NASAA Announces Speakers and Agenda for May 4 “NASAA’s Senior Issues and Diminished Capacity Committee Presents” Webcast

Investor Protection

WASHINGTON, D.C. – (April 13, 2022) – The North American Securities Administrators Association (NASAA) today announced the speakers and agenda for the next installation in the webcast series, “NASAA’s Senior Issues and Diminished Capacity Committee Presents.” The webcast is scheduled for May 4 at 2:30 p.m. ET to 3:45 p.m. ET and is open to the public. The program will feature speakers from the financial services industry discussing how they work within their firms and with other stakeholders to mitigate vulnerable investor harm.

“NASAA’s mission to protect investors from fraud and abuse is more important than ever,” said Melanie Senter Lubin, North American Securities Administrators Association (NASAA) President and Maryland Securities Commissioner. “Our ‘Senior Issues and Diminished Capacity Committee Presents’ webcast provides an important and timely platform for members of the public to learn to how detect, prevent and report financial exploitation of vulnerable investors.”

The webcast will begin with opening remarks from President Lubin. Richard Szuch, Chair, NASAA’s Senior Issues and Diminished Capacity Committee, and Enforcement Chief, New Jersey Bureau of Securities, will host and moderate the webinar.

Session 1: How Firms Work to Mitigate Exploitation

Panelists: Nancy Heffner, The Lincoln Investment Companies, Director of Compliance; Ron Long, Wells Fargo Advisors, Director of Elder Client Initiatives; Heather Murphy, Commonwealth Financial Network, Director, Deputy Chief AML Officer; Thomas W. Mierswa Jr., Morgan Stanley, Executive Director in the Branch Advisory Group of the Legal and Compliance Division; and Debbie Noury, Fidelity Investments, Senior Director of Elder Financial Investigations.

Session 2: Centralized Reporting of Exploitation

Panelists: Marin E. Gibson, SIFMA Managing Director and Associate General Counsel, State Government Relations; Ron Long, Wells Fargo Advisors, Director of Elder Client Initiatives; and Debbie Noury, Fidelity Investments, Senior Director of Elder Financial Investigations.

To register for the webcast, visit the NASAA website.


For More Information:
Jeanne Hamrick | Director of Communications

Karen Grajales | Communications & Investor Outreach Manager

Source: North American Securities Administrators Association

In the coronavirus era, the information engineers will win …


Most of us believe life is about accumulating cash, making enough coin to pay the bills, put the kids through school, take a vacation, and buy ourselves a couple toys.  You know.  Living our best life.  Seven hundred thousand Americans found out last month that a virus could cause havoc not only to one’s physical health but also to one’s financial health.  There will be less coin available to pay for that best life.

Americans are not coming to terms with the reality of nature; that nature is the ultimate arbiter of life on this planet.  It is why the call from political leaders in the United States and worldwide to wage war against a disease seems silly to me.  Nature always wins and I believe its victory will be manifested in how it helps change the nature of commerce and work.

How work changes will go beyond whether a bunch of lawyers, accountants, and call center operators can conduct business from home with their kids running around. (Fortunately, social distancing at home is easy for me. I have a teenager. They like staying away from their parents.)  Not only will we have to become overnight IT managers, we will have to adjust to two additional tasks: one, becoming database managers; and two, teaching our bosses’ algorithms how to read and navigate the databases we have been assigned to classify and build.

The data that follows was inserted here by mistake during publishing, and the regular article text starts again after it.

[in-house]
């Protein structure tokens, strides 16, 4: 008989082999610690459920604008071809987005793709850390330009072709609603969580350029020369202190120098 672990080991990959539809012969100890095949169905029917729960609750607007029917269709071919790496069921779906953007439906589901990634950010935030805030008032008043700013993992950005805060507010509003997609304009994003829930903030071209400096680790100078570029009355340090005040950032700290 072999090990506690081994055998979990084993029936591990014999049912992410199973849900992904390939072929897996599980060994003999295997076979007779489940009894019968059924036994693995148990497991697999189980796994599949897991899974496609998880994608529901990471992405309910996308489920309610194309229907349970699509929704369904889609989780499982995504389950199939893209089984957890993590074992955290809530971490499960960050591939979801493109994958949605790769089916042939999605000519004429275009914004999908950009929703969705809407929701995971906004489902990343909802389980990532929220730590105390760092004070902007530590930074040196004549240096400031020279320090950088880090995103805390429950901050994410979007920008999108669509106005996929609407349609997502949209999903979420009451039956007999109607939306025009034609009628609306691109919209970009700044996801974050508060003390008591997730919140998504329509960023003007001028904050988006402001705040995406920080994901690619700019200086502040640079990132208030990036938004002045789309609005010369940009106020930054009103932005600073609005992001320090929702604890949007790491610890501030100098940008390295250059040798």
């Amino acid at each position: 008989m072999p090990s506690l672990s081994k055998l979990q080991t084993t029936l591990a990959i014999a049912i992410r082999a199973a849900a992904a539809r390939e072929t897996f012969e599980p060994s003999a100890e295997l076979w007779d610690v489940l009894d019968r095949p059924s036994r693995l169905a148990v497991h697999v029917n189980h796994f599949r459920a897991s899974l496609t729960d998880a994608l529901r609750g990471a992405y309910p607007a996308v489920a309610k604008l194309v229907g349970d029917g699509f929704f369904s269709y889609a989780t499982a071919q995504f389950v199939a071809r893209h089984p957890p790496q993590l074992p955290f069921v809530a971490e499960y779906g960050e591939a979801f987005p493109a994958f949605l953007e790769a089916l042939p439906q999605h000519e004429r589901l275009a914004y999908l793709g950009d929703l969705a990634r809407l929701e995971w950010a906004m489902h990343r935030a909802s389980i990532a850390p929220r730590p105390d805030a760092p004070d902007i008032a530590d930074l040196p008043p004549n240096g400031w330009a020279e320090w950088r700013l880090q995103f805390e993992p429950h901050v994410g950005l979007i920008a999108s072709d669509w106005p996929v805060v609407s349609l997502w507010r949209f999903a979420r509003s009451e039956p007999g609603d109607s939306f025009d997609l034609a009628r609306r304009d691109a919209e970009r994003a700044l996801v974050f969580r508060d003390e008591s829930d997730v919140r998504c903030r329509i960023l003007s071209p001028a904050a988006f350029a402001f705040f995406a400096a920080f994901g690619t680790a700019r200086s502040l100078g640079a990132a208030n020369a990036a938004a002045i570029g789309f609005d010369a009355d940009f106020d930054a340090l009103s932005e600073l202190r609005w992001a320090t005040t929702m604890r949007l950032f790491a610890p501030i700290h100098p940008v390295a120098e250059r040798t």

More and more professionals, from lawyers to accountants to doctors are becoming database managers.  They are being asked to go through thousands of documents, classify them, and tag them according to how relevant they are to resolving an issue of law, finance, or medical treatment.

By tagging the contents of these databases, these professionals are providing their bosses’ algorithms a template to follow; a path to build and travel on when they eventually take over more and more responsibility for mining these databases and their content.

Capital, always in fear of a vacuum, is always in search for yield.  It is  always in search of the information that increases returns on the coin.  The more efficient the search and the more robust and plentiful the information, the greater the yield.  For coin is the physical valuation of information.  The more information capital has for use, the greater the value of the coin.

But for the rest of us, for the non-capital or what I call the credit class, we will have to rethink our view of information.  Information is no longer just something told or facts learned.  It is not just news or knowledge.  It is an asset, something owned that has value.  Each household’s value going further into the 21st century will be judged on the quality, uniqueness, and value of the information that it sits on.  Households will have to spend more of their most valued currency, time, at least in the short to immediate run, accumulating that most important asset, information.

The virus has dis-aggregated Americans.  Americans sitting at home on their desk tops remotely connected to the central brain at their office will soon be called on to generate more energy in the form of information, relying on their own leased data resources and the databases they create.  Capital, demanding the reductions in the costs for information searches, will reward those households that can mine, package, and deliver information that provides capital with a list of opportunities for highest yield.

The information engineers will win for they will lead in buying that best life…